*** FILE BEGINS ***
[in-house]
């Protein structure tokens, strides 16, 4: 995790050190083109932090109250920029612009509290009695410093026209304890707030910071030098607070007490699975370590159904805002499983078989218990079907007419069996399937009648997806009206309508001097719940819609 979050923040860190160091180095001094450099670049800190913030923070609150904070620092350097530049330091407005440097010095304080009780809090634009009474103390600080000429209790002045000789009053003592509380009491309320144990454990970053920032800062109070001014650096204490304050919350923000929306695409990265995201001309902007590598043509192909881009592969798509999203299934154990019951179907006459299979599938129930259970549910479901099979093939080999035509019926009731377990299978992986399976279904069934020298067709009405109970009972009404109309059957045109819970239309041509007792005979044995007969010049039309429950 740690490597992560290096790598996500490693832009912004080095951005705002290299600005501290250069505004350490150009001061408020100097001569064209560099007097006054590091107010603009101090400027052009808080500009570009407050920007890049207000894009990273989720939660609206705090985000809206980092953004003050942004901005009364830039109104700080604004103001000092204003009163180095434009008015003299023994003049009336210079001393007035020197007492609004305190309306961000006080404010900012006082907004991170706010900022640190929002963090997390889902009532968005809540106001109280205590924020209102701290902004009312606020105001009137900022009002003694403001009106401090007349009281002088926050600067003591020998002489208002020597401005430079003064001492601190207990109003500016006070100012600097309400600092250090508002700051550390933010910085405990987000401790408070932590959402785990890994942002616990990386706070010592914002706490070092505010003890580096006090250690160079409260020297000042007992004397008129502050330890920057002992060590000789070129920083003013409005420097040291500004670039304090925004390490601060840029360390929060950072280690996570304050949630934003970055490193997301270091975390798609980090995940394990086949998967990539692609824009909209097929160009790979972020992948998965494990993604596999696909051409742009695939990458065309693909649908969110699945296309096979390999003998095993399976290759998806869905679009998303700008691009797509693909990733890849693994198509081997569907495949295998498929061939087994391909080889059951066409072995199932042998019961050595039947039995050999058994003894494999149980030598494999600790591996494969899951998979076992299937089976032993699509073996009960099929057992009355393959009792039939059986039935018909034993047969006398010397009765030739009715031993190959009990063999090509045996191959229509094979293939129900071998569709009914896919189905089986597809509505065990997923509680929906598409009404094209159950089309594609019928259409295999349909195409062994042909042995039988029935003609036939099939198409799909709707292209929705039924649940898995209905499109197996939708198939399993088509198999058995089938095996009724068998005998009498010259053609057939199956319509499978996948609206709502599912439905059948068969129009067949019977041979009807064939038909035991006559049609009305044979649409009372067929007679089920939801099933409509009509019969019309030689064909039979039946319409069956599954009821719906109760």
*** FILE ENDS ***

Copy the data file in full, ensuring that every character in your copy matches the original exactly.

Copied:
[in-house]
């Protein structure tokens, strides 16, 4: 995790050190083109932090109250920029612009509290009695410093026209304890707030910071030098607070007490699975370590159904805002499983078989218990079907007419069996399937009648997806009206309508001097719940819609 979050923040860190160091180095001094450099670049800190913030923070609150904070620092350097530049330091407005440097010095304080009780809090634009009474103390600080000429209790002045000789009053003592509380009491309320144990454990970053920032800062109070001014650096204490304050919350923000929306695409990265995201001309902007590598043509192909881009592969798509999203299934154990019951179907006459299979599938129930259970549910479901099979093939080999035509019926009731377990299978992986399976279904069934020298067709009405109970009972009404109309059957045109819970239309041509007792005979044995007969010049039309429950 740690490597992560290096790598996500490693832009912004080095951005705002290299600005501290250069505004350490150009001061408020100097001569064209560099007097006054590091107010603009101090400027052009808080500009570009407050920007890049207000894009990273989720939660609206705090985000809206980092953004003050942004901005009364830039109104700080604004103001000092204003009163180095434009008015003299023994003049009336210079001393007035020197007492609004305190309306961000006080404010900012006082907004991170706010900022640190929002963090997390889902009532968005809540106001109280205590924020209102701290902004009312606020105001009137900022009002003694403001009106401090007349009281002088926050600067003591020998002489208002020597401005430079003064001492601190207990109003500016006070100012600097309400600092250090508002700051550390933010910085405990987000401790408070932590959402785990890994942002616990990386706070010592914002706490070092505010003890580096006090250690160079409260020297000042007992004397008129502050330890920057002992060590000789070129920083003013409005420097040291500004670039304090925004390490601060840029360390929060950072280690996570304050949630934003970055490193997301270091975390798609980090995940394990086949998967990539692609824009909209097929160009790979972020992948998965494990993604596999696909051409742009695939990458065309693909649908969110699945296309096979390999003998095993399976290759998806869905679009998303700008691009797509693909990733890849693994198509081997569907495949295998498929061939087994391909080889059951066409072995199932042998019961050595039947039995050999058994003894494999149980030598494999600790591996494969899951998979076992299937089976032993699509073996009960099929057992009355393959009792039939059986039935018909034993047969006398010397009765030739009715031993190959009990063999090509045996191959229509094979293939129900071998569709009914896919189905089986597809509505065990997923509680929906598409009404094209159950089309594609019928259409295999349909195409062994042909042995039988029935003609036939099939198409799909709707292209929705039924649940898995209905499109197996939708198939399993088509198999058995089938095996009724068998005998009498010259053609057939199956319509499978996948609206709502599912439905059948068969129009067949019977041979009807064939038909035991006559049609009305044979649409009372067929007679089920939801099933409509009509019969019309030689064909039979039946319409069956599954009821719906109760």